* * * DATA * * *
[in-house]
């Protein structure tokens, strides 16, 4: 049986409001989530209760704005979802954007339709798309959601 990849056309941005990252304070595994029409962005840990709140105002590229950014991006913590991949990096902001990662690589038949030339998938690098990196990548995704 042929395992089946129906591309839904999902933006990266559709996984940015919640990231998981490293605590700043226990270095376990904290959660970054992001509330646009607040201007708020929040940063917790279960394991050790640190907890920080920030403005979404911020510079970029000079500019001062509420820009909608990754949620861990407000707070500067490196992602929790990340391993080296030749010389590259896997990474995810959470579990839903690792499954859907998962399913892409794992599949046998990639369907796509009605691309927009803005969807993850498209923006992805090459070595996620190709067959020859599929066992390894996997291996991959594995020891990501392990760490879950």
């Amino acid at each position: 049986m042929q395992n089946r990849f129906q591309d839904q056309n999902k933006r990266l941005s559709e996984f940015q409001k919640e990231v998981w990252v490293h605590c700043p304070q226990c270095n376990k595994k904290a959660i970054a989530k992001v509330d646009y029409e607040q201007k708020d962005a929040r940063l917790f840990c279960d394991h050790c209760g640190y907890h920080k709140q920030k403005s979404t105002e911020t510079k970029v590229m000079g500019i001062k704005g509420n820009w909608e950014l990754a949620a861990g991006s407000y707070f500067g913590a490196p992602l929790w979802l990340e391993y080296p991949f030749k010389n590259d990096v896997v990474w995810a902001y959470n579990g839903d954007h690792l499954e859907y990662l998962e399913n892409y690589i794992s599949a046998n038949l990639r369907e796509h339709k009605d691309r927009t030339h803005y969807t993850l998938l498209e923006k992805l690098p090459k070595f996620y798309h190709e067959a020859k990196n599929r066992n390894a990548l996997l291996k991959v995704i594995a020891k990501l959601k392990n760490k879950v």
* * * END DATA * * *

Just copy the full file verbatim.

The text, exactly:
[in-house]
């Protein structure tokens, strides 16, 4: 049986409001989530209760704005979802954007339709798309959601 990849056309941005990252304070595994029409962005840990709140105002590229950014991006913590991949990096902001990662690589038949030339998938690098990196990548995704 042929395992089946129906591309839904999902933006990266559709996984940015919640990231998981490293605590700043226990270095376990904290959660970054992001509330646009607040201007708020929040940063917790279960394991050790640190907890920080920030403005979404911020510079970029000079500019001062509420820009909608990754949620861990407000707070500067490196992602929790990340391993080296030749010389590259896997990474995810959470579990839903690792499954859907998962399913892409794992599949046998990639369907796509009605691309927009803005969807993850498209923006992805090459070595996620190709067959020859599929066992390894996997291996991959594995020891990501392990760490879950």
């Amino acid at each position: 049986m042929q395992n089946r990849f129906q591309d839904q056309n999902k933006r990266l941005s559709e996984f940015q409001k919640e990231v998981w990252v490293h605590c700043p304070q226990c270095n376990k595994k904290a959660i970054a989530k992001v509330d646009y029409e607040q201007k708020d962005a929040r940063l917790f840990c279960d394991h050790c209760g640190y907890h920080k709140q920030k403005s979404t105002e911020t510079k970029v590229m000079g500019i001062k704005g509420n820009w909608e950014l990754a949620a861990g991006s407000y707070f500067g913590a490196p992602l929790w979802l990340e391993y080296p991949f030749k010389n590259d990096v896997v990474w995810a902001y959470n579990g839903d954007h690792l499954e859907y990662l998962e399913n892409y690589i794992s599949a046998n038949l990639r369907e796509h339709k009605d691309r927009t030339h803005y969807t993850l998938l498209e923006k992805l690098p090459k070595f996620y798309h190709e067959a020859k990196n599929r066992n390894a990548l996997l291996k991959v995704i594995a020891k990501l959601k392990n760490k879950v």